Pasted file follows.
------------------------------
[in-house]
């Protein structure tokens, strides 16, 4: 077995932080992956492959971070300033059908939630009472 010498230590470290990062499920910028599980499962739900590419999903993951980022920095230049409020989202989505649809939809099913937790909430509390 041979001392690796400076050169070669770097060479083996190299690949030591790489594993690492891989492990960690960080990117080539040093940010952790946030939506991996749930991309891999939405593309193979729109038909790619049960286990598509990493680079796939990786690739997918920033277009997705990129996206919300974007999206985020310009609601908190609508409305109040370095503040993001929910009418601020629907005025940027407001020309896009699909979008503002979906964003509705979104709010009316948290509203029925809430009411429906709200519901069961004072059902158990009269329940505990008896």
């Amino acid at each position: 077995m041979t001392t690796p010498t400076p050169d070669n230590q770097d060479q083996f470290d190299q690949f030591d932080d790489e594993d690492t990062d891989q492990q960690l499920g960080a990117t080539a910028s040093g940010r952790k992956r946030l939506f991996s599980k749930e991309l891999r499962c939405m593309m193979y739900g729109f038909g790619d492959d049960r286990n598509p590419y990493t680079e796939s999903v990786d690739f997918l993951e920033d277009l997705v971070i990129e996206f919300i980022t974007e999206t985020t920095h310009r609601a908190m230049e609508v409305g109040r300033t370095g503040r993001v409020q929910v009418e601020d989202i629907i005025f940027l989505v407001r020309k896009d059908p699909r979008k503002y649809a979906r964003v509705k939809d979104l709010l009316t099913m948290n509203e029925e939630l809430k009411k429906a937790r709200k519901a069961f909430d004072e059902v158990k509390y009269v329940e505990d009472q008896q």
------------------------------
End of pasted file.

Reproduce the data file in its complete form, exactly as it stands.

[in-house]
């Protein structure tokens, strides 16, 4: 077995932080992956492959971070300033059908939630009472 010498230590470290990062499920910028599980499962739900590419999903993951980022920095230049409020989202989505649809939809099913937790909430509390 041979001392690796400076050169070669770097060479083996190299690949030591790489594993690492891989492990960690960080990117080539040093940010952790946030939506991996749930991309891999939405593309193979729109038909790619049960286990598509990493680079796939990786690739997918920033277009997705990129996206919300974007999206985020310009609601908190609508409305109040370095503040993001929910009418601020629907005025940027407001020309896009699909979008503002979906964003509705979104709010009316948290509203029925809430009411429906709200519901069961004072059902158990009269329940505990008896």
């Amino acid at each position: 077995m041979t001392t690796p010498t400076p050169d070669n230590q770097d060479q083996f470290d190299q690949f030591d932080d790489e594993d690492t990062d891989q492990q960690l499920g960080a990117t080539a910028s040093g940010r952790k992956r946030l939506f991996s599980k749930e991309l891999r499962c939405m593309m193979y739900g729109f038909g790619d492959d049960r286990n598509p590419y990493t680079e796939s999903v990786d690739f997918l993951e920033d277009l997705v971070i990129e996206f919300i980022t974007e999206t985020t920095h310009r609601a908190m230049e609508v409305g109040r300033t370095g503040r993001v409020q929910v009418e601020d989202i629907i005025f940027l989505v407001r020309k896009d059908p699909r979008k503002y649809a979906r964003v509705k939809d979104l709010l009316t099913m948290n509203e029925e939630l809430k009411k429906a937790r709200k519901a069961f909430d004072e059902v158990k509390y009269v329940e505990d009472q008896q």